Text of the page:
According to several reports, At least nine people died in the Lagos tanker fire, four injured and 54 vehicles razed after a petrol tanker fell on the Otedola Bridge in Berger, Lagos.
The tanker fire incident which occurred around 5 pm yesterday, caused serious traffic snarl in and out of the state.
It was gathered that emergency workers had a tough time accessing the scene as a result of the traffic and crowd. The tanker, laden with Premium Motor Spirit, had fallen while ascending the bridge outward Lagos, The Nation reported.
According to witnesses, the tanker spilt its content backwards, prompting most of the occupants of the vehicles behind it to flee to safety.
Another eyewitness said the accident occurred around 5 pm.
“I WAS IN A COMMERCIAL BUS HEADING TOWARDS THE MOWE AREA OF OGUN STATE. THE BUS WAS BESIDE THE TANKER.
“THERE WAS TRAFFIC AND WHEN IT CLEARED A LITTLE, THE BUS DRIVER MANOEUVRED HIS WAY TO THE FRONT. WE WERE ABOUT A FEW VEHICLES AWAY FROM THE TANKER, WHEN WE HEARD THE SOUND OF AN EXPLOSION.
“THE FUEL FROM THE TANKER SPILLED ON THE EXPRESSWAY AND ALL THE VEHICLES AT ITS BACK WENT UP IN FLAMES. PEOPLE RAN FOR DEAR LIFE. THERE WAS CONFUSION EVERYWHERE.”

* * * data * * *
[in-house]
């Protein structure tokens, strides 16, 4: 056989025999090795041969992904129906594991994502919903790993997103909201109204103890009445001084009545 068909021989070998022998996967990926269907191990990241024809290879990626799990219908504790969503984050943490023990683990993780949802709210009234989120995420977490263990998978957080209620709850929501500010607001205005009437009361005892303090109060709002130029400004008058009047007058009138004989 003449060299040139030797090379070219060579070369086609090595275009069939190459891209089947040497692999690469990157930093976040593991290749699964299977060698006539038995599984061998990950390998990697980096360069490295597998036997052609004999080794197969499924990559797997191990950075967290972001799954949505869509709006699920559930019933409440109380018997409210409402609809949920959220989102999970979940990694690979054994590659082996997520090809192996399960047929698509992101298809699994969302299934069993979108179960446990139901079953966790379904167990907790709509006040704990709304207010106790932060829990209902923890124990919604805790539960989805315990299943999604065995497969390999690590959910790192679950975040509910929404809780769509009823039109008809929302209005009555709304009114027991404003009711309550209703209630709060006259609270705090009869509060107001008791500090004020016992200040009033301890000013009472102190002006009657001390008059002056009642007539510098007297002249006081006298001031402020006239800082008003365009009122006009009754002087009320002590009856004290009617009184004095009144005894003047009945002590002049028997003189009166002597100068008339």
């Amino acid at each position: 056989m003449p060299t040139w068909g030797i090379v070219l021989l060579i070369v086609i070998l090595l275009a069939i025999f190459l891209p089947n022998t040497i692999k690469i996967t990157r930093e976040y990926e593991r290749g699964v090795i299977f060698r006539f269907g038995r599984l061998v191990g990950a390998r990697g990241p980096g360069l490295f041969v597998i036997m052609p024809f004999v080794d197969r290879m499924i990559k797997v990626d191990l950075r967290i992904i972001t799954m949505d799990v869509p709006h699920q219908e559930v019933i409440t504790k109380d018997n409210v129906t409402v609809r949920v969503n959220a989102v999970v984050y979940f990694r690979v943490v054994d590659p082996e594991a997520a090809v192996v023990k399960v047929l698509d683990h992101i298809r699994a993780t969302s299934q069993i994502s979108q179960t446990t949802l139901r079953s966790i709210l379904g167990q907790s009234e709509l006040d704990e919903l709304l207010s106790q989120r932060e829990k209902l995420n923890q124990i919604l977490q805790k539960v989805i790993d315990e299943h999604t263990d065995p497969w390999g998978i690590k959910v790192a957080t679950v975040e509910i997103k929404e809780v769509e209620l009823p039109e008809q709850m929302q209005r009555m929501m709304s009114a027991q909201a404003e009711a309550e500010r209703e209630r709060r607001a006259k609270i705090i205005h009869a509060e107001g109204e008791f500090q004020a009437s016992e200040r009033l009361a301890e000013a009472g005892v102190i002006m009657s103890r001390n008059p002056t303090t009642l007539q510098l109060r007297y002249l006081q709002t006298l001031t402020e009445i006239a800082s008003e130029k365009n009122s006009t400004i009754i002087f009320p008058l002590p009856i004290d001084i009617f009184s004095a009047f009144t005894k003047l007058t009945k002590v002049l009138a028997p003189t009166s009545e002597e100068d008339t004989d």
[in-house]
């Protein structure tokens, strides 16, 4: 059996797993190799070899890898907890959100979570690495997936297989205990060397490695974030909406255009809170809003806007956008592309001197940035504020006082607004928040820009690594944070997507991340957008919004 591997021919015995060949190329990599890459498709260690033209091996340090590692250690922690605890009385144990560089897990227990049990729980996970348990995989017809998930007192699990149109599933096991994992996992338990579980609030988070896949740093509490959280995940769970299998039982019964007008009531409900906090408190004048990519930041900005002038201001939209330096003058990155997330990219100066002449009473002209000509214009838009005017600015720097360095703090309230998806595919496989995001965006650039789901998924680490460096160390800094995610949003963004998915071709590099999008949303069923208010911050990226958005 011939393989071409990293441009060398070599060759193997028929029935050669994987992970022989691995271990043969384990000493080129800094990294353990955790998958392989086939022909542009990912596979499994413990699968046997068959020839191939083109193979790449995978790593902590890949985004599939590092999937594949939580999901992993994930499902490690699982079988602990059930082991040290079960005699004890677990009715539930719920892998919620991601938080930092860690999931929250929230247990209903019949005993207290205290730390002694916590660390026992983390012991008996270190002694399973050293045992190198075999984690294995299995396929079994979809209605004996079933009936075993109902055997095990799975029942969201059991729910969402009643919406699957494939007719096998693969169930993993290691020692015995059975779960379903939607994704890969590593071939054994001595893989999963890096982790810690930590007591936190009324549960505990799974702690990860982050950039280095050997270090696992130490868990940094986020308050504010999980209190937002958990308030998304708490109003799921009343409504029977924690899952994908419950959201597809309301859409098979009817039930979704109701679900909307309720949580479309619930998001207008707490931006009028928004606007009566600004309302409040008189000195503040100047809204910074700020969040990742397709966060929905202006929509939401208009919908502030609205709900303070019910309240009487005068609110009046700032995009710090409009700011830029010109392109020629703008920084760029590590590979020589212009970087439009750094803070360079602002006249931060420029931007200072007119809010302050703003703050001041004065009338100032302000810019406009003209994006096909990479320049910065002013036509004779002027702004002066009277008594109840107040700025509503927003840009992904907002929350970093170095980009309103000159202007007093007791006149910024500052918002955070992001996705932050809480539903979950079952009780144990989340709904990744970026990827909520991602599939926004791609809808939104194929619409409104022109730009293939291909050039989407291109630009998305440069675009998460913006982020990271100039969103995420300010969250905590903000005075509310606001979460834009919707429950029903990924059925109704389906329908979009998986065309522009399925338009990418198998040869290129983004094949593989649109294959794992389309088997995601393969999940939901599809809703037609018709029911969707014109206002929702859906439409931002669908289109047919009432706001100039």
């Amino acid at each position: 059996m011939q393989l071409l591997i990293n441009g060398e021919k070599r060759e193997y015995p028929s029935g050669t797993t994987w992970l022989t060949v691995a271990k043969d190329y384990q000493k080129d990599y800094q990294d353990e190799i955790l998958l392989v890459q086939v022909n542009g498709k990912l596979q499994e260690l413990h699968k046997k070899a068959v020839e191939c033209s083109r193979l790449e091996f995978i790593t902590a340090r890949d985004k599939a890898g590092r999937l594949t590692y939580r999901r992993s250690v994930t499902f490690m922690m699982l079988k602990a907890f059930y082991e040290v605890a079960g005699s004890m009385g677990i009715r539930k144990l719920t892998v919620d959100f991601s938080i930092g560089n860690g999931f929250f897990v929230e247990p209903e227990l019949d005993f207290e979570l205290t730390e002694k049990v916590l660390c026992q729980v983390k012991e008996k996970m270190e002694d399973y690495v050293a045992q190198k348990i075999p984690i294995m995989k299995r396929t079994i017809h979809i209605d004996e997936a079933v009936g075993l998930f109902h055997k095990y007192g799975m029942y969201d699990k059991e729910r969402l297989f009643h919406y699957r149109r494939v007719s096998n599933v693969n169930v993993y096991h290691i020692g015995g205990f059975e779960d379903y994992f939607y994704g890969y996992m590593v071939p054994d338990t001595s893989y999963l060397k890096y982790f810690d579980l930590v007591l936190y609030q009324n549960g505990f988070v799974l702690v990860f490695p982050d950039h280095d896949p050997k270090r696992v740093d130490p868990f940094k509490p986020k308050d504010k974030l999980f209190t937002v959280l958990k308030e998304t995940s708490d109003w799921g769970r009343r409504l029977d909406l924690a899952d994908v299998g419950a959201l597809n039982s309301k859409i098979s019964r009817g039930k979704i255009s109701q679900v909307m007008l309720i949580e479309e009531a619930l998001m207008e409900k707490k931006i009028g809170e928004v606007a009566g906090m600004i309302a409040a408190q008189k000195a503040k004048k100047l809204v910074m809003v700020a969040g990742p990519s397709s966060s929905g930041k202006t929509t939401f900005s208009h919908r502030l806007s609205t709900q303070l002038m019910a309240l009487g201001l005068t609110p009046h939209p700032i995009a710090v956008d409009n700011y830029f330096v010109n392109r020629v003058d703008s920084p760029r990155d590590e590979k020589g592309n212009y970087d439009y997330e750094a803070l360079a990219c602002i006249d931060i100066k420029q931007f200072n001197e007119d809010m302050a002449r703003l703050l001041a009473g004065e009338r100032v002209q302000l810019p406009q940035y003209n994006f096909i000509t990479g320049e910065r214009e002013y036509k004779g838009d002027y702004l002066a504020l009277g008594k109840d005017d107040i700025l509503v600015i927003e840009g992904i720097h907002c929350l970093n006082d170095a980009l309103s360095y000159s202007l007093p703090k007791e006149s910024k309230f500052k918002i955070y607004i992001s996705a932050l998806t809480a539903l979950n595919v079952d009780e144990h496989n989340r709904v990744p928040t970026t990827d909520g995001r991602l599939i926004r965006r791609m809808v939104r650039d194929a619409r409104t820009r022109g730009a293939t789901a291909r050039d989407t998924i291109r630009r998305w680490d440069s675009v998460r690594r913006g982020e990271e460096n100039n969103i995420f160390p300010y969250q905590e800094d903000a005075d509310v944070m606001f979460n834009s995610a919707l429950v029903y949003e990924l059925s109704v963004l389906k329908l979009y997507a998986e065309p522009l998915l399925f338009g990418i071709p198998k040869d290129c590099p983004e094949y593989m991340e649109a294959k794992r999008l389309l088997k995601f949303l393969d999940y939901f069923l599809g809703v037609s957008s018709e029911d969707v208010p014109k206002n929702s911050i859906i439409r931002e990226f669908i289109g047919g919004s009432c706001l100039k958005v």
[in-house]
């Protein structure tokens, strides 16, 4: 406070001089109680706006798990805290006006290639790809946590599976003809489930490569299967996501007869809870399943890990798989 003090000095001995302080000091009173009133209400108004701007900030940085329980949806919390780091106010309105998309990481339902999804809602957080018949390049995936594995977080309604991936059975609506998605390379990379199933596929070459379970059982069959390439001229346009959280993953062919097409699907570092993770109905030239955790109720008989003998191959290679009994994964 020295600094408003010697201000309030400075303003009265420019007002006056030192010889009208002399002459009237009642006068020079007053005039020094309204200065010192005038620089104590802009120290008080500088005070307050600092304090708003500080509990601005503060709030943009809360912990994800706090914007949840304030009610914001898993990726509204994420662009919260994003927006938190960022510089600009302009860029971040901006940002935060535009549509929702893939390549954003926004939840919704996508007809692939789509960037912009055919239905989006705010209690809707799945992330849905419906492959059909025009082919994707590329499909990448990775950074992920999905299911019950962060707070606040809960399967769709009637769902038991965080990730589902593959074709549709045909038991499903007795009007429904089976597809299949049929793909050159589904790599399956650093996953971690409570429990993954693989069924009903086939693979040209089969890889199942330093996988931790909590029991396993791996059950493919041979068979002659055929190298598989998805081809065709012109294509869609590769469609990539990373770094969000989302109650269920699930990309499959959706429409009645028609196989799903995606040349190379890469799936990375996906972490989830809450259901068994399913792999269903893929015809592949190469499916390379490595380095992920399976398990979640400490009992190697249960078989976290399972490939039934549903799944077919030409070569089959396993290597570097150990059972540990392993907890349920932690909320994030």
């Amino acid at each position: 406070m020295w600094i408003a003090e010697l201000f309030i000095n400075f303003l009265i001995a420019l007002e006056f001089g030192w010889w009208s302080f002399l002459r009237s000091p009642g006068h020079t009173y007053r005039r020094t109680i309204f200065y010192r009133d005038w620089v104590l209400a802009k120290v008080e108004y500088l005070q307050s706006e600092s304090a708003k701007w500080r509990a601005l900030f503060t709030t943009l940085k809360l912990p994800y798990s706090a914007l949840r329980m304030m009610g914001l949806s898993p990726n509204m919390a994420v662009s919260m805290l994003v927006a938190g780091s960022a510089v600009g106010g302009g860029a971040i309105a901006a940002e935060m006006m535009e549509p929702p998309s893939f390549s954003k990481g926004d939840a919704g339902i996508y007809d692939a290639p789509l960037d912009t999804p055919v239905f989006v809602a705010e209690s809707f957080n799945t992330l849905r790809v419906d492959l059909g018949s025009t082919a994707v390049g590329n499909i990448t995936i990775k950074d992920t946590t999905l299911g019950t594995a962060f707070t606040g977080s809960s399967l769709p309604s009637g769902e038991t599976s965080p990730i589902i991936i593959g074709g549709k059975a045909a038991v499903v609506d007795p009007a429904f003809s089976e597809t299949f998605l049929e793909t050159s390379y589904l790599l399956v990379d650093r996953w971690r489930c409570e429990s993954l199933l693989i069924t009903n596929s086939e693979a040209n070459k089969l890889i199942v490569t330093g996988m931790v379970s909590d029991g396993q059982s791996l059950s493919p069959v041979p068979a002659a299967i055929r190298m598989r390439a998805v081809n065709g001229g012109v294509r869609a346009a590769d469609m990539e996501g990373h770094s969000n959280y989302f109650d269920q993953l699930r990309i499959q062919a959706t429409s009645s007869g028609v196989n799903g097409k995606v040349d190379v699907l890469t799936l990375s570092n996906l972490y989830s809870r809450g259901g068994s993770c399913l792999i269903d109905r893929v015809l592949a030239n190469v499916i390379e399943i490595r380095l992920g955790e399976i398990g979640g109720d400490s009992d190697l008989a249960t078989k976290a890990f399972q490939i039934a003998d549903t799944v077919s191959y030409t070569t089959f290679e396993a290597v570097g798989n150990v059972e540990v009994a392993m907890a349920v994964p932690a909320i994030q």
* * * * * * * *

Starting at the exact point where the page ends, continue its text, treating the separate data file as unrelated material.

However, the nine dead persons were caught up in the inferno, as the positions of their bodies showed they were also trying to run away.
According to the General Manager, Lagos State Emergency Management Agency (LASEMA) Adesina Tiamiyu, two of the injured persons were in critical condition.
“A TANKER EXITING LAGOS LOST CONTROL WHILE CLIMBING THE OTEDOLA BRIDGE AND SPILLED ITS CONTENT BACKWARDS. THIS CAUSED A FIRE OUTBREAK AND 54 VEHICLES WERE AFFECTED.
“NINE BODIES WERE RECOVERED AND FOUR INJURED PEOPLE. TWO OF THE INJURED WERE IN CRITICAL CONDITION. THEY HAVE ALL BEEN MOVED TO THE HOSPITAL.
“WE ARE REMOVING THE BURNT VEHICLES FROM THE ROAD IN ORDER TO EASE TRAFFIC CONGESTION. WE ADVICE PEOPLE TRAVELLING TO IBADAN OR OUTSIDE LAGOS TO USE ALTERNATIVE ROUTES.”
Commander, Rapid Response Squad (RRS) Tunji Disu, an Assistant Commissioner of Police (ACP) told The Nation that they had rough time controlling the crowd, appealing to residents to stop overcrowding disaster scenes.